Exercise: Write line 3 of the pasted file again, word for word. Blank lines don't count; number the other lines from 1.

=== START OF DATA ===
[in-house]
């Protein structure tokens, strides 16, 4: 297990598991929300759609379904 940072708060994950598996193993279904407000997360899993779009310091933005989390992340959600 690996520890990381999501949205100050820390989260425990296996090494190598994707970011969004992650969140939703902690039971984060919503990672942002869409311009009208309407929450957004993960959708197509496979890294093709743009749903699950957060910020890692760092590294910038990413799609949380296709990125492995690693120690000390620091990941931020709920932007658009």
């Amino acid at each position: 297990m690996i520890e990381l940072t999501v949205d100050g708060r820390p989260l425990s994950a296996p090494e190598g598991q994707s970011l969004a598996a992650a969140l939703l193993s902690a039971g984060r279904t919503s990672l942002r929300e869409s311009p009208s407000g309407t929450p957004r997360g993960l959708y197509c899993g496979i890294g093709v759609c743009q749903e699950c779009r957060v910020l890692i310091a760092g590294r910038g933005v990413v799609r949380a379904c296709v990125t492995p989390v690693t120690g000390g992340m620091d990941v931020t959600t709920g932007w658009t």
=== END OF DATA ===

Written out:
């Amino acid at each position: 297990m690996i520890e990381l940072t999501v949205d100050g708060r820390p989260l425990s994950a296996p090494e190598g598991q994707s970011l969004a598996a992650a969140l939703l193993s902690a039971g984060r279904t919503s990672l942002r929300e869409s311009p009208s407000g309407t929450p957004r997360g993960l959708y197509c899993g496979i890294g093709v759609c743009q749903e699950c779009r957060v910020l890692i310091a760092g590294r910038g933005v990413v799609r949380a379904c296709v990125t492995p989390v690693t120690g000390g992340m620091d990941v931020t959600t709920g932007w658009t």